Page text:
Thermoluminescence (TL) is a faint violet-blue light that is emitted when a piece of fired pottery is heated at a sufficiently high temperature. The amount of TL is measured using a sensitive detector known as a photomultiplier tube. The intensity of the thermoluminescence is proportional to the time that has elapsed since the pottery was removed from the kiln; hence, whereas there is a relatively bright signal from an ancient pottery object, a modern piece of pottery will emit little or no light when it is reheated as only a short time has elapsed since it was fired and there has not been sufficient time for the thermoluminescence to build up to a measurable signal.

Raw clay will emit a strong thermoluminescent signal if heated without first being fired in a kiln. However, the act of firing drains away all the geological thermoluminescence acquired over millions of years, essentially setting the dating clock to zero. Once the pottery has cooled, the thermoluminescence begins to accumulate again at a constant rate. When a sample from a piece being tested is heated in the laboratory the intensity of the light seen is directly proportional to the time that has elapsed since the piece was last fired.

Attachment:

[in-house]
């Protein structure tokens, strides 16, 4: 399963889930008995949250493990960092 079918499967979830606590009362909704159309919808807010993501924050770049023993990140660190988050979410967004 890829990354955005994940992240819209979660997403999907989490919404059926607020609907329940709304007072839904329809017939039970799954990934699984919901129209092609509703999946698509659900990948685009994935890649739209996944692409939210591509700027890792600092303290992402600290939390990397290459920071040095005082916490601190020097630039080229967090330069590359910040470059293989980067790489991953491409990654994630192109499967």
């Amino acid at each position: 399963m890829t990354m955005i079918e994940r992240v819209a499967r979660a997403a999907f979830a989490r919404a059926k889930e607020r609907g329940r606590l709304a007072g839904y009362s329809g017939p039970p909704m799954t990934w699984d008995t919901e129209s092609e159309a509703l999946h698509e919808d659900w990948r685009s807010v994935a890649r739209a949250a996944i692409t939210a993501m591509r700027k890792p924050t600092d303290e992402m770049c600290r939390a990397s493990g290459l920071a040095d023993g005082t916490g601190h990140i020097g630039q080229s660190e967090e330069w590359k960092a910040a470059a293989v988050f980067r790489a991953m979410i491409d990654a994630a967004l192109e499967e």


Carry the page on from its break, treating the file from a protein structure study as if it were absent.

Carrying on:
TL is only one tool in the investigation of authenticity. It cannot give the complete picture although it can do many things. It gives an absolute, objective measurement of the time since the clay at the sampling site was fired. In addition, it can detect unfired clay and restoration material. If samples are taken from several locations on the piece, TL can also indicate if sections were made from a similar clay.

What is Thermoluminescence
The TL Laboratory
What can be TL tested
How is it sampled
How is it tested
The Results
Painted pottery fat ladies, Tang Dynasty
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